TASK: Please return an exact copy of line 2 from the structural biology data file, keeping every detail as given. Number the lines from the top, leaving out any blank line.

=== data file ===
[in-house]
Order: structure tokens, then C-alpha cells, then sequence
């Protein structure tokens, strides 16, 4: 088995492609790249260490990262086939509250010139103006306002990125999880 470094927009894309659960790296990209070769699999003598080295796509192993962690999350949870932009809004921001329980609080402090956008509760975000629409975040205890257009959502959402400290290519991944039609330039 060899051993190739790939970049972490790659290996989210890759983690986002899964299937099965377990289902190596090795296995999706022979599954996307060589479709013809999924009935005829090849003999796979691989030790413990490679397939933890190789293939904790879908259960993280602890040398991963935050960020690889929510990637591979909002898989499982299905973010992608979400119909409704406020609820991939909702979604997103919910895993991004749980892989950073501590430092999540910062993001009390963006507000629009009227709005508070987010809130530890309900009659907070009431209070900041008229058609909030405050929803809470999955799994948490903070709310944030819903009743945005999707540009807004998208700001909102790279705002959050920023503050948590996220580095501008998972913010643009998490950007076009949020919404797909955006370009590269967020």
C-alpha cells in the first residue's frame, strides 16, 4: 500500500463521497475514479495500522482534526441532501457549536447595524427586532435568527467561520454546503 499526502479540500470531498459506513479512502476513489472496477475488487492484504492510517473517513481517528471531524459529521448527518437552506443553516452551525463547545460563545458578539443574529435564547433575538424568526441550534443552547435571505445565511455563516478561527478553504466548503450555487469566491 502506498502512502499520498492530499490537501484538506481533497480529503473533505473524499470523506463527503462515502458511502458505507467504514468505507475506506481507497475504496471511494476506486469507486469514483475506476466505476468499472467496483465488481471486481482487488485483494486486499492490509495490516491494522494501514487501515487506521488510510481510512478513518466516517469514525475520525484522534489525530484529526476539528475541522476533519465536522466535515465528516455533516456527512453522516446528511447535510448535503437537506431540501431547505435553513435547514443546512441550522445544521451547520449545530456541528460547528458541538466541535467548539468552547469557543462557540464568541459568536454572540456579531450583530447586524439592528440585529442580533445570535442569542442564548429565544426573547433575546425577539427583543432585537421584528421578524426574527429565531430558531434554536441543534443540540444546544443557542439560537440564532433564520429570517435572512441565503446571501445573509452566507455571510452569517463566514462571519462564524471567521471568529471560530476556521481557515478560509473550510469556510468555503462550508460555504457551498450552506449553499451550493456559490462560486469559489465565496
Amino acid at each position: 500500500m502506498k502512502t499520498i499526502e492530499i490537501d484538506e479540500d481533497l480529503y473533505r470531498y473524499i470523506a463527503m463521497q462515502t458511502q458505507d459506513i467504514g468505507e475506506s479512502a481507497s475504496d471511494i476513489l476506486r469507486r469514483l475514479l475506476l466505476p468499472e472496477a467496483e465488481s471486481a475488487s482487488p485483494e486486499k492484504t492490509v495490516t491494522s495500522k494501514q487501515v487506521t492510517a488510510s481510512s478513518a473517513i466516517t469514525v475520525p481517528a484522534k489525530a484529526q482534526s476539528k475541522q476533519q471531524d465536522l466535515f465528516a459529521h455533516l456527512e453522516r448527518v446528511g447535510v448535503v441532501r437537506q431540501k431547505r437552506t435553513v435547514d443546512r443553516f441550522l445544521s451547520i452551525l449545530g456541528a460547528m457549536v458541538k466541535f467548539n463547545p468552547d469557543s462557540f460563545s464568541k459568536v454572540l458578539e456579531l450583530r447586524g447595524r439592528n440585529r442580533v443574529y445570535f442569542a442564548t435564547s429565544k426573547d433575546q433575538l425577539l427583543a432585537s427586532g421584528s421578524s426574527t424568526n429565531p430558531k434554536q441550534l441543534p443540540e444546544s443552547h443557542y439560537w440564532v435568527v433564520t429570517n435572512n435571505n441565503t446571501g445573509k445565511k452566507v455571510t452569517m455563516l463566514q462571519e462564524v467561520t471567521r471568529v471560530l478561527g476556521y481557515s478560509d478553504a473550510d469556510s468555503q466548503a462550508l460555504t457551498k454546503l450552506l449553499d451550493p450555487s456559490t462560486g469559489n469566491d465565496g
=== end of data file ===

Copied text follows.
Order: structure tokens, then C-alpha cells, then sequence